The deal marks a 78% premium on Carbonite’s share price on September 5, when it was first rumored the company was preparing to buy the backup and data recovery company. Carbonite said the board “strongly believes” the deal will return “substantial” cash value to shareholders, said Steve Munford, chairman of Carbonite’s board.
It ends a busy couple of years for Carbonite as the company has moved away from a traditional data backup business to a more proactive, defensive security company.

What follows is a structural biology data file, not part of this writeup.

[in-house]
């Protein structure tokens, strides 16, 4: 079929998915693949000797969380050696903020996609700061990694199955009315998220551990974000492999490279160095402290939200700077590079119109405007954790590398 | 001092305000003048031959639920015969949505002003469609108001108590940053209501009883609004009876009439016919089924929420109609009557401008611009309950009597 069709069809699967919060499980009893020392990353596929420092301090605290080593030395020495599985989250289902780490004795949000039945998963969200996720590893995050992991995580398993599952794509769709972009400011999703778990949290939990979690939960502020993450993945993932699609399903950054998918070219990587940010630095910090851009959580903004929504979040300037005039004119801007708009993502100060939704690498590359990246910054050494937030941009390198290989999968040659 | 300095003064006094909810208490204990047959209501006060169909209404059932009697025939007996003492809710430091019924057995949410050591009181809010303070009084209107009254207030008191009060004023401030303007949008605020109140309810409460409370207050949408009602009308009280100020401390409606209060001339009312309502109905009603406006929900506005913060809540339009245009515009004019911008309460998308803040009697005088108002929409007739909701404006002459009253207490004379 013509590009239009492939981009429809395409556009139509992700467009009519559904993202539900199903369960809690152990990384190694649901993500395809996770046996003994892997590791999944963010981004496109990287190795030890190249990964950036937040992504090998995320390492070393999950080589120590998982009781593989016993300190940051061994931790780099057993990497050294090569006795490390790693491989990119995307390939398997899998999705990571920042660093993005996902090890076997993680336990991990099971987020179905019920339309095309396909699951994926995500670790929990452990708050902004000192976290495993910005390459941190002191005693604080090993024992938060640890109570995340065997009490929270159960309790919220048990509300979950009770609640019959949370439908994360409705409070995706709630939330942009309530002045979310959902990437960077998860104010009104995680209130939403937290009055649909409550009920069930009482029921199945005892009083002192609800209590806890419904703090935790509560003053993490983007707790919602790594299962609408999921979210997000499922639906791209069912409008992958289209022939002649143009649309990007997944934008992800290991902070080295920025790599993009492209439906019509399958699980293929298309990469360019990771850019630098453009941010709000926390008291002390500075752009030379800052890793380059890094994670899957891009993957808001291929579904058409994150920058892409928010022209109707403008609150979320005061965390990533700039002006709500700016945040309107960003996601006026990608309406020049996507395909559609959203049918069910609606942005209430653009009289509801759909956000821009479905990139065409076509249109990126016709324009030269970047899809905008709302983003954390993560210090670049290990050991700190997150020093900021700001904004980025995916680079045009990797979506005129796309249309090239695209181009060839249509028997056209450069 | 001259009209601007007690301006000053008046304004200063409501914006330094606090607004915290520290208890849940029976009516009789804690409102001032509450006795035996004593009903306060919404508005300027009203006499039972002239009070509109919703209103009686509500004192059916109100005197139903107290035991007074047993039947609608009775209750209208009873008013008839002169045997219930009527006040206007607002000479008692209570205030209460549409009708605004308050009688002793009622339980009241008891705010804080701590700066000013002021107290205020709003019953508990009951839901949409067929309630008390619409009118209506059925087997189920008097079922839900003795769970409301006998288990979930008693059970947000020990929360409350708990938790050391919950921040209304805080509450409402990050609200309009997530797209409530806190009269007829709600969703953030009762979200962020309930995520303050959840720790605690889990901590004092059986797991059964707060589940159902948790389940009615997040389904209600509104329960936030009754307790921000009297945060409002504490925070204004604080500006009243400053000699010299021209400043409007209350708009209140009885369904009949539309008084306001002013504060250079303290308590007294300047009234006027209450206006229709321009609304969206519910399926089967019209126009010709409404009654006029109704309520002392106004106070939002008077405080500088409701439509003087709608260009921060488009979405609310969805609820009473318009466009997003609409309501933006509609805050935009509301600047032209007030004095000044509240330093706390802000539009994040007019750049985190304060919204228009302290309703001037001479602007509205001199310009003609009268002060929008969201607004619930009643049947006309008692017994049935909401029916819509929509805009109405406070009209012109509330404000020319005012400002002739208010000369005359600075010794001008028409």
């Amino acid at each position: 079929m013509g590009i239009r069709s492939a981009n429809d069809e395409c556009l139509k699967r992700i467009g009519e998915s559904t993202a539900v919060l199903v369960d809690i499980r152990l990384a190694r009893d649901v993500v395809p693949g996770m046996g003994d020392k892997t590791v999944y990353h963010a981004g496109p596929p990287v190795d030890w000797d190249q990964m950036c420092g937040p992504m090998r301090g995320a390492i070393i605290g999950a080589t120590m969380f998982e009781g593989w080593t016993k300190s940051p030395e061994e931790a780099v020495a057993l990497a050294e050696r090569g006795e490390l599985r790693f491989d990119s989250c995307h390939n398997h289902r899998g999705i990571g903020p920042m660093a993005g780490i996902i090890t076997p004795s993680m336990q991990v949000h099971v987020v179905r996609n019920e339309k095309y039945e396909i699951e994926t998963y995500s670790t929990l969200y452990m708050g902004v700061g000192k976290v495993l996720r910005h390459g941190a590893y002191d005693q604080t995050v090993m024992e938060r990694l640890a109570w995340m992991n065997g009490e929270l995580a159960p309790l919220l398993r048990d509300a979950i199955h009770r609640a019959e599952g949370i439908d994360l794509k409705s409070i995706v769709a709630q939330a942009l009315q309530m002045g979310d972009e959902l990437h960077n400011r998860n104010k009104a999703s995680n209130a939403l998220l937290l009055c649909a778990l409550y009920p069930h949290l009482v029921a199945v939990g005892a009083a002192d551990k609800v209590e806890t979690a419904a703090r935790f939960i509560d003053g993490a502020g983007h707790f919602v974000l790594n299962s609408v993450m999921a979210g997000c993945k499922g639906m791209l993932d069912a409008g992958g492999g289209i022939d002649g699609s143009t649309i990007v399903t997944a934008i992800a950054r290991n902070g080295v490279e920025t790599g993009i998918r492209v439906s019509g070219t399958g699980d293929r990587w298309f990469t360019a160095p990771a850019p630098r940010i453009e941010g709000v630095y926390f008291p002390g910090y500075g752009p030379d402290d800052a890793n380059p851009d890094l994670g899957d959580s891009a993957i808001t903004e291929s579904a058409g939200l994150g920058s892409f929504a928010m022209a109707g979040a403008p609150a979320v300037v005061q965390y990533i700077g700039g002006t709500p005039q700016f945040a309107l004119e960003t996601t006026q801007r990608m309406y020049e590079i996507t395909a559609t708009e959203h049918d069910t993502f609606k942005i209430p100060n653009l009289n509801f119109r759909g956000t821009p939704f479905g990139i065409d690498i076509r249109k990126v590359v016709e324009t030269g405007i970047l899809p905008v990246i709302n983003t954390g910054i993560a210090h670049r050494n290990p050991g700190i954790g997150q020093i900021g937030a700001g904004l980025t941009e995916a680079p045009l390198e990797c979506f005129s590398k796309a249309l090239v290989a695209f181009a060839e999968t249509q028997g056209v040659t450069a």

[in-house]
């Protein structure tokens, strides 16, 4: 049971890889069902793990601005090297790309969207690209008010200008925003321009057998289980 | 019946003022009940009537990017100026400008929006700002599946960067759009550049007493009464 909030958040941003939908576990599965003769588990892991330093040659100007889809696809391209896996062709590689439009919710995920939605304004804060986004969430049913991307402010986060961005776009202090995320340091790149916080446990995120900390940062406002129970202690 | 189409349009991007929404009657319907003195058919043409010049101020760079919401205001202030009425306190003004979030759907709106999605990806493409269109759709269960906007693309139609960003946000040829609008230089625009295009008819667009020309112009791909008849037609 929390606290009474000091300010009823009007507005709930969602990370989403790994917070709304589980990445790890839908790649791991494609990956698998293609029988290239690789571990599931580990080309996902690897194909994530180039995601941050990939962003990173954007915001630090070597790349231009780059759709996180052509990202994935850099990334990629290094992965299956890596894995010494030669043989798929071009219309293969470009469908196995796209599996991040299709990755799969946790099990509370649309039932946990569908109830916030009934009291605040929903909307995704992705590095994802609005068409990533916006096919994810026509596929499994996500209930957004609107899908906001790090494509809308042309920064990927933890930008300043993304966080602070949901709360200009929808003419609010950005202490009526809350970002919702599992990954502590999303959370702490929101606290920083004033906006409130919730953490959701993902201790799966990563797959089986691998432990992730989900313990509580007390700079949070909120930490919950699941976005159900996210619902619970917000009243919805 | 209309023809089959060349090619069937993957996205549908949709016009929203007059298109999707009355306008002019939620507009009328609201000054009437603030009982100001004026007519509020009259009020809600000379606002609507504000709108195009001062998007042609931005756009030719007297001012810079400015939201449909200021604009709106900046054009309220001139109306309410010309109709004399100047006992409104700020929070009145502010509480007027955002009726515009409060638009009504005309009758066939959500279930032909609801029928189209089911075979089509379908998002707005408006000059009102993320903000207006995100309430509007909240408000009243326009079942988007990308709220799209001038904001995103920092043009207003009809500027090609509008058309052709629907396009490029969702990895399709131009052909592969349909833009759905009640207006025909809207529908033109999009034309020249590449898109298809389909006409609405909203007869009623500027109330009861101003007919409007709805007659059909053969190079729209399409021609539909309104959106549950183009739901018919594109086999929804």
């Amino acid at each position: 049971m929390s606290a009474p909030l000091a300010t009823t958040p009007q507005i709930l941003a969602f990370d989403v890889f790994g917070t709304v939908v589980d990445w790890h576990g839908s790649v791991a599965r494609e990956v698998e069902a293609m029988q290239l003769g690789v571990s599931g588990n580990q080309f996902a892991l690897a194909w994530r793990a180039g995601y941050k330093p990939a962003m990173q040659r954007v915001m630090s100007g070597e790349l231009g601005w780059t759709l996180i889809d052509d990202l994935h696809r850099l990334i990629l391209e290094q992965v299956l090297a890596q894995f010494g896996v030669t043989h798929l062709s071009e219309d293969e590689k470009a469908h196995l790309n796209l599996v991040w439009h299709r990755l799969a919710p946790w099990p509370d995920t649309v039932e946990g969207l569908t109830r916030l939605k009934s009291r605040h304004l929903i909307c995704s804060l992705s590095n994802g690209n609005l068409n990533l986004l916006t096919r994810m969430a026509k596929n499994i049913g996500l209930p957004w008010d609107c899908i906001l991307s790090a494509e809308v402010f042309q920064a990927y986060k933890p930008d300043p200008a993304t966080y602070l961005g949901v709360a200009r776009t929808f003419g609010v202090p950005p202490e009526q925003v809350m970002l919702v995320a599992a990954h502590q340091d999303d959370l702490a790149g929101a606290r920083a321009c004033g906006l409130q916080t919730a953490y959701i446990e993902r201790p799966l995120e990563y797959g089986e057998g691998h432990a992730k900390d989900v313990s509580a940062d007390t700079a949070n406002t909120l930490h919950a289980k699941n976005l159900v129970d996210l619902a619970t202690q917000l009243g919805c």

In February, Carbonite bought endpoint security company Webroot for $618.5 million in an all-cash deal, as the company pushed to protect against emerging threats like ransomware. Only a year earlier, Carbonite bought Mozy for $145 million, a cloud backup service.
Carbonite said at the time of its acquisition by OpenText the backup company had losses of $14 million on revenues of $125.6 million, an increase by 62% year-over-year.
Wall Street was expecting average revenues of $131.5 million.
An earlier version of this story said Carbonite made $125.6 billion in revenue. This was in error — the figure should have been in millions. We regret the error.